Researchers at the University of Colorado Boulder, in collaboration with the University of California, Berkeley and the Massachusetts Institute of Technology (MIT), have developed a groundbreaking microprocessor chip that uses light, rather than electricity, to transfer data at rapid speeds while consuming minute amounts of energy.
Details of the new technology, which could pave the way for faster, more powerful computing systems and network infrastructure, were published today in the journal Nature.
“Light based integrated circuits could lead to radical changes in computing and network chip architecture in applications ranging from smartphones to supercomputers to large data centers, something computer architects have already begun work on in anticipation of the arrival of this technology,” said Miloš Popović, an assistant professor in CU-Boulder’s Department of Electrical, Computer, and Energy Engineering and a co-corresponding author of the study.
Traditional microprocessor chips—the ones found in everything from laptops to supercomputers—use electrical circuits to communicate with one another and transfer information. In recent years, however, the sheer amount of electricity needed to power the ever-increasing speed and volume of these data transfers has proven to be a limiting factor.
To overcome this obstacle, the researchers turned to photonics, or light-based, technology. Sending information using light rather than electricity reduces a microchip’s energy burden because light can be sent across longer distances using the same amount of power.
“One advantage of light based communication is that multiple parallel data streams encoded on different colors of light can be sent over one and the same medium – in this case, an optical wire waveguide on a chip, or an off-chip optical fiber of the same kind that as those that form the Internet backbone,” said Popović, whose CU-Boulder-based team developed the photonic device technology in collaboration with a team led by Rajeev Ram, a professor of electrical engineering at MIT.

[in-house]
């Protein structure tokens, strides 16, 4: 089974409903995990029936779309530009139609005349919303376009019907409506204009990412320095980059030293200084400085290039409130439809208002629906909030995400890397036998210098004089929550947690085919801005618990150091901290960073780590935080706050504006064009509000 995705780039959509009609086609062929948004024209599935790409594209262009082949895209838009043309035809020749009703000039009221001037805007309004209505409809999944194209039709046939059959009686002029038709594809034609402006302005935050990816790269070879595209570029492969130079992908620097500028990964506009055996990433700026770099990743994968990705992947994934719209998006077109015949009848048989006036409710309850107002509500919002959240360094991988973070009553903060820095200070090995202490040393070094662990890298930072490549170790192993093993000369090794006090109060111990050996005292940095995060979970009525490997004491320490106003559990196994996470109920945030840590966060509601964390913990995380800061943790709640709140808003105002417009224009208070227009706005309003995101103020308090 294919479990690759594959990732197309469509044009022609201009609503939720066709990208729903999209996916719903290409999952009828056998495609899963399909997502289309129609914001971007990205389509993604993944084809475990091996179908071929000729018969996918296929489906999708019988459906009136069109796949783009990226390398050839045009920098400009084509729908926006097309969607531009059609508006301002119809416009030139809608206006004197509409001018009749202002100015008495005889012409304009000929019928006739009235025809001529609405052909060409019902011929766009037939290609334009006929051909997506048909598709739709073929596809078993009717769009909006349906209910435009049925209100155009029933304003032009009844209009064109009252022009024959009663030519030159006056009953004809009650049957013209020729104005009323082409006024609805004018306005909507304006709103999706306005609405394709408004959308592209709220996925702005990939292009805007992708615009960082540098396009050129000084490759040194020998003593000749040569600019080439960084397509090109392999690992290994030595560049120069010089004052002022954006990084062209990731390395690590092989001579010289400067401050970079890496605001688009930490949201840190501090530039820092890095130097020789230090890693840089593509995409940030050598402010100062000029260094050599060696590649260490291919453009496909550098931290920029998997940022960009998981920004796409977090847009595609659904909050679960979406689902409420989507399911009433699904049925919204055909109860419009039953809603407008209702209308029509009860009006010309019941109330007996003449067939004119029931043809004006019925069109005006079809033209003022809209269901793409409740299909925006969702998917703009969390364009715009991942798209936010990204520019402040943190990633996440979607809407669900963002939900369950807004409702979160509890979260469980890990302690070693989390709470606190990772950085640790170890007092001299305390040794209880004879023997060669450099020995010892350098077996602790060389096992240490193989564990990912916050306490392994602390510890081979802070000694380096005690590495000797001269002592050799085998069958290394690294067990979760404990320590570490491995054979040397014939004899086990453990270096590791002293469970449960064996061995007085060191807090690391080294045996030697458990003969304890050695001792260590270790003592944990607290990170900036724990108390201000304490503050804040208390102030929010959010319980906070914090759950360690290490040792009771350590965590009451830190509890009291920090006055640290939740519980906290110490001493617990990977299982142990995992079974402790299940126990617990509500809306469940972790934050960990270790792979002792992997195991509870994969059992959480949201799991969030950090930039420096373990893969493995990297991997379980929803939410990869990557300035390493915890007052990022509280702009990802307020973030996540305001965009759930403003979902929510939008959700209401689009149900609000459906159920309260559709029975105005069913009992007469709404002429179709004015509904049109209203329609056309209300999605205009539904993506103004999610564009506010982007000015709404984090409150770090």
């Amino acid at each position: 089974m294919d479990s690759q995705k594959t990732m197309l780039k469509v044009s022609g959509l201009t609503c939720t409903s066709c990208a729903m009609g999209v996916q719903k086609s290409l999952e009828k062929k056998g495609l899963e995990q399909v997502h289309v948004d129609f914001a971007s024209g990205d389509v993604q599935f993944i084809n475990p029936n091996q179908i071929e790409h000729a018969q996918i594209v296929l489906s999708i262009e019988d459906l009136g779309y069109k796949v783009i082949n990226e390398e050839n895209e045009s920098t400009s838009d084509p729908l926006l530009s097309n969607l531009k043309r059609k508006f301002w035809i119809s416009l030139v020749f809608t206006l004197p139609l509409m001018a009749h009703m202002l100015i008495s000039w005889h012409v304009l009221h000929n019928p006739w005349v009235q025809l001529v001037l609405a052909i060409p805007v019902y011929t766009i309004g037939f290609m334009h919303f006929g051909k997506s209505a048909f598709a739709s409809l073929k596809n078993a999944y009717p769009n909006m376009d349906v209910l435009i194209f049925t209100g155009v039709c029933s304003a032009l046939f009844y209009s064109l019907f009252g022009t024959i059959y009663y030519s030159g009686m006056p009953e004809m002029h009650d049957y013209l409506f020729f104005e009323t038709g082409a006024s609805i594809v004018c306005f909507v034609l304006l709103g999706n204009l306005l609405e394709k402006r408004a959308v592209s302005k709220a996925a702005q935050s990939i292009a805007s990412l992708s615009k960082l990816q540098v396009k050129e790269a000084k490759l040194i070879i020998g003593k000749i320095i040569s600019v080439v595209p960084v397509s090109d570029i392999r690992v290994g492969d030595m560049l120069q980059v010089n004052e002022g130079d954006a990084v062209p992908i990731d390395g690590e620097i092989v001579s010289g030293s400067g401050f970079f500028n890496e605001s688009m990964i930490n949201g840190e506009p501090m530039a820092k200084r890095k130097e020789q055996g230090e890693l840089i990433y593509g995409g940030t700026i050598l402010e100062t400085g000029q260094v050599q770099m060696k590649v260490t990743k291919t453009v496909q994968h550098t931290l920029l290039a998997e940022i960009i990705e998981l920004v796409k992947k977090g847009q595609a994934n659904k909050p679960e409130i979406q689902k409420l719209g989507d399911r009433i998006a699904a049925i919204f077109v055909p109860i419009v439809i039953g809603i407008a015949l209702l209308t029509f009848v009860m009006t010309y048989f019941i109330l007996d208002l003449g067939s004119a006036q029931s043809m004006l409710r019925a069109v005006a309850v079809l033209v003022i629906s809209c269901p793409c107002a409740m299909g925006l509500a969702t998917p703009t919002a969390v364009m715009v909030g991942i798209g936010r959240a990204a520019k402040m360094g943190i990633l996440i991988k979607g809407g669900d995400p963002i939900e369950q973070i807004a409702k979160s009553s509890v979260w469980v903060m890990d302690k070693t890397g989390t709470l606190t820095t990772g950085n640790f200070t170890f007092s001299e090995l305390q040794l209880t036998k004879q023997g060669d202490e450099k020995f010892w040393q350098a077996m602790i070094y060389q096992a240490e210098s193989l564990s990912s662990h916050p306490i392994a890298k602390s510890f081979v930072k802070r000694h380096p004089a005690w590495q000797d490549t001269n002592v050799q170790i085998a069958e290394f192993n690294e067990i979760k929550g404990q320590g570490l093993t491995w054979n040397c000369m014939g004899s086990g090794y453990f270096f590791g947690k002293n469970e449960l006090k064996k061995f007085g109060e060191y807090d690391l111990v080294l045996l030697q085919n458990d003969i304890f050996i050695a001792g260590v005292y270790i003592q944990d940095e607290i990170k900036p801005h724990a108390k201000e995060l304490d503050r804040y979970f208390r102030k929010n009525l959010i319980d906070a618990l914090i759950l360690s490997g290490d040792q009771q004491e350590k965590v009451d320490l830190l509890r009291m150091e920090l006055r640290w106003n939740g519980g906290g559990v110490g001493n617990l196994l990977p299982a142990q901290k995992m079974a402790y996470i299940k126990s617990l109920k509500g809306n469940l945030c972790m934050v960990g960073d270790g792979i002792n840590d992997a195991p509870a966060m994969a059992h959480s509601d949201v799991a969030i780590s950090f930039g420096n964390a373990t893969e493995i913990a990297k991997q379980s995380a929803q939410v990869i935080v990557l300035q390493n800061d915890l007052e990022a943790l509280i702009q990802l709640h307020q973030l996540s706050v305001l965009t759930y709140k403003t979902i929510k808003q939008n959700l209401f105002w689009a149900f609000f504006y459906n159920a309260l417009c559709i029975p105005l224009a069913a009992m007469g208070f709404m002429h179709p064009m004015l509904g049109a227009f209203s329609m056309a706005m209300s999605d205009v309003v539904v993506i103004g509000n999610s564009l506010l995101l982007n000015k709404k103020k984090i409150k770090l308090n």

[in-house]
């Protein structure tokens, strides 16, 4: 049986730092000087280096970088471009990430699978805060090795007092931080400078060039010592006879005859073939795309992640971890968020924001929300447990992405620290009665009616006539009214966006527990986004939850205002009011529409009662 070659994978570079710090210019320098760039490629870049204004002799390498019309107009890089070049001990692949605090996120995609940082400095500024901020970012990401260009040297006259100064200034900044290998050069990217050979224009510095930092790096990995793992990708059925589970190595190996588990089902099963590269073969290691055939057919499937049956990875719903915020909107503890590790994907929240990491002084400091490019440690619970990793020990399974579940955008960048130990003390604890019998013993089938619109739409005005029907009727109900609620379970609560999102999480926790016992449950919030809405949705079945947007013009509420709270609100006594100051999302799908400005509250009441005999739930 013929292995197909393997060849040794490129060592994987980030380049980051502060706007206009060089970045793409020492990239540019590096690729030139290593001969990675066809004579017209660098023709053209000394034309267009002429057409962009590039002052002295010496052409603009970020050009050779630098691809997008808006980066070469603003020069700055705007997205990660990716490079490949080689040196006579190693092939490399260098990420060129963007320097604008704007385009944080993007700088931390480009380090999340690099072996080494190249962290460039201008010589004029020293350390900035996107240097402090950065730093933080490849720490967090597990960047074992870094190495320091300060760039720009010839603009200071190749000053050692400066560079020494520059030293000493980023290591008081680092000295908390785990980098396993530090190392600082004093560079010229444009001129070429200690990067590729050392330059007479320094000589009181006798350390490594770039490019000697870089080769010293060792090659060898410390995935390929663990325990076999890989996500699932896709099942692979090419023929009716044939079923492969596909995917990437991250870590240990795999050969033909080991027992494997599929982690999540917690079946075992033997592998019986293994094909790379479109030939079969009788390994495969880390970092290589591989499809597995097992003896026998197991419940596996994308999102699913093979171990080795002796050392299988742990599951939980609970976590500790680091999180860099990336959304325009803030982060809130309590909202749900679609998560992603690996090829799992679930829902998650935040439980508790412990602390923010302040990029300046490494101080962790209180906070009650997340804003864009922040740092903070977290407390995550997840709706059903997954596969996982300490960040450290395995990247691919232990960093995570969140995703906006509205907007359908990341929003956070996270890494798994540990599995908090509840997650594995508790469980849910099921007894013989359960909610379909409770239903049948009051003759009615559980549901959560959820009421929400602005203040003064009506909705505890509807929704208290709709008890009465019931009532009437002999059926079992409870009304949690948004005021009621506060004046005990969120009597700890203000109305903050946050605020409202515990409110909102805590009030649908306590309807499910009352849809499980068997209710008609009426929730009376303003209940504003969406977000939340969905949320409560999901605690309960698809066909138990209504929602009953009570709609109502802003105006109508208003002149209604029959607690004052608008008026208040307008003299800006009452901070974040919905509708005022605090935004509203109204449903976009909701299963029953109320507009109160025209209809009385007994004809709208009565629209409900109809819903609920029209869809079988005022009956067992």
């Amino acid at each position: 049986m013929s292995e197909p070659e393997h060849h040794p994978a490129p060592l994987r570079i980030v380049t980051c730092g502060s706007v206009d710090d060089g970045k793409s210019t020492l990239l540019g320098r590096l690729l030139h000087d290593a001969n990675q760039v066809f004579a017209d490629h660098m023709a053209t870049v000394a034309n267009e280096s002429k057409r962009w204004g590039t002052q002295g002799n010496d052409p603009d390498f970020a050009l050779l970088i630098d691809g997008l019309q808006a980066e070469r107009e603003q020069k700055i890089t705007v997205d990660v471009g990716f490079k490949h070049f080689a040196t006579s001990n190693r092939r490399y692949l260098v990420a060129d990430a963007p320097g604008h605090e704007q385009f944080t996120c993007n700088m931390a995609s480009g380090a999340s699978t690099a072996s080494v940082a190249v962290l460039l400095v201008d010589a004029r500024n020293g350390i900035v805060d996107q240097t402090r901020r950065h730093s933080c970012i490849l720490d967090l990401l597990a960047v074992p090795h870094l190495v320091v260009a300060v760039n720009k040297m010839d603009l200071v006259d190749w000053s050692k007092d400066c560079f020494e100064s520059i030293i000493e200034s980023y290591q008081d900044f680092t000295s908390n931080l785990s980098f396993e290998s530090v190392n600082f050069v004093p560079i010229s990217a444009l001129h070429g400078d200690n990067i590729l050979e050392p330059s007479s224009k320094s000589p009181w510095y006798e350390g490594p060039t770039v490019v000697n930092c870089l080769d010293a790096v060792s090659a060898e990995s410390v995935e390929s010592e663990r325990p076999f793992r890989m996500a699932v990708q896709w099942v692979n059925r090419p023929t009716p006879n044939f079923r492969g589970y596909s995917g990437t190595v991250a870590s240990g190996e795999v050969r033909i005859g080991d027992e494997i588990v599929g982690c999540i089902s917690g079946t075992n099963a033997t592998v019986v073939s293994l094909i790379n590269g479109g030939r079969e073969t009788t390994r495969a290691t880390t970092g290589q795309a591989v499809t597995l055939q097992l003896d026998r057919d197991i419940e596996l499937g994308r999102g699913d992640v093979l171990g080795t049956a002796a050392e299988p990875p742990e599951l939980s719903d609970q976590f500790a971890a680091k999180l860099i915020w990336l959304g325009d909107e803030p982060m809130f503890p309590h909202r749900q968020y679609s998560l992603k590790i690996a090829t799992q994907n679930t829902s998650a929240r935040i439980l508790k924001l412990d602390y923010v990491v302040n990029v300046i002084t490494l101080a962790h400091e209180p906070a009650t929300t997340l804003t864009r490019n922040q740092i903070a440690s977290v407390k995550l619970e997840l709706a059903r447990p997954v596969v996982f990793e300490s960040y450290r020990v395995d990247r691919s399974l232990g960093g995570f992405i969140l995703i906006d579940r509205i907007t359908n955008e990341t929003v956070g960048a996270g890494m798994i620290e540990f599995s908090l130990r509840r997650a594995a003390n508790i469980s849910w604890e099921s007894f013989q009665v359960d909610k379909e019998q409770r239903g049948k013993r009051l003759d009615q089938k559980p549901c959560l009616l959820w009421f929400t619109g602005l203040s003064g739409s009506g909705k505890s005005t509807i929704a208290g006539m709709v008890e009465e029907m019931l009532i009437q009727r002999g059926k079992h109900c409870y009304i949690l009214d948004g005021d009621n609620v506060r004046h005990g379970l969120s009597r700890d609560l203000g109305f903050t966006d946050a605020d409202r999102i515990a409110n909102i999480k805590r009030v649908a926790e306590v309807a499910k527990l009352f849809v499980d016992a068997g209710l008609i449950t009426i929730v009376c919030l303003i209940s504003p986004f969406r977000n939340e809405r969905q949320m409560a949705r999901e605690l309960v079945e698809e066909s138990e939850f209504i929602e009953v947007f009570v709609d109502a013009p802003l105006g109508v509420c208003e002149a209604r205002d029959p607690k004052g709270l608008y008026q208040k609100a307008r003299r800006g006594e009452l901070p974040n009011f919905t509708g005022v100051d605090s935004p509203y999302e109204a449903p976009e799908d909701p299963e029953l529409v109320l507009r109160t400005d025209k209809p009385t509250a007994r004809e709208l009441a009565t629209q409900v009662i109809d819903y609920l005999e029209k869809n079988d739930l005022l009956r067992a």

“Another advantage is that the infrared light that we use – and that also TV remotes use – has a physical wavelength shorter than 1 micron, about one hundredth of the thickness of a human hair," said Popović. "This enables very dense packing of light communication ports on a chip, enabling huge total bandwidth.”
The new chip has a bandwidth density of 300 gigabits per second per square millimeter, about 10 to 50 times greater than packaged electrical-only microprocessors currently on the market.
Measuring just 3 millimeters by 6 millimeters, the chip bridges the gap between current high-speed electronics manufacturing and the needs of next-generation computing for chips with large-scale integrated light circuits. It retains state-of-the-art traditional electronic circuitry while incorporating 850 optical input/output (I/O) components in order to create the first integrated, single-chip design of its kind.
"This is a milestone. It's the first processor that can use light to communicate with the external world," said Vladimir Stojanović, an associate professor of electrical engineering and computer sciences at the University of California, Berkeley who led the collaborative team in this research. "No other processor has photonic I/O in the chip."
By combining the optical circuitry and electronic circuitry on a single chip, the researchers anticipate that the new technology can be integrated into current manufacturing processes smoothly and scaled up for commercial production with minimal disruption.
"We figured out how to reuse the same materials and processing steps that comprise the electrical circuits to build high-performance optical devices in the same chip," said Mark Wade, a Ph.D. candidate at CU-Boulder and a co-lead author of the study. "This allows us to design complex electronic-photonic systems that can solve the communication bottleneck in computing."
The research has resulted in two startups, including Ayar Labs which specializes in energy-efficient, high-volume data transfers. The company was founded by researchers from CU-Boulder, the University of California, Berkeley, and MIT. Under its former name of OptiBit, Ayar Labs won the Department of Energy-sponsored MIT Clean Energy Prize earlier this year.
The study was co-authored by Jeffrey Shainline, Rajesh Kumar and Fabio Pavanello, all of CU-Boulder; Chen Sun, Yunsup Lee, Andrew Waterman, Rimas Avizienis, Sen Lin, Henry Cook, Albert Ou, and Krste Asanović, all of the University of California Berkeley; and Jason Orcutt, Luca Alloatti, Michael Georgas, Benjamin Moss, Amir Atabaki, Jonathan Leu, Yu-Hsin Chen and Rajeev J. Ram, all of Massachusetts Institute of Technology.
The Defense Advanced Research Projects Agency (DARPA) provided support for this research.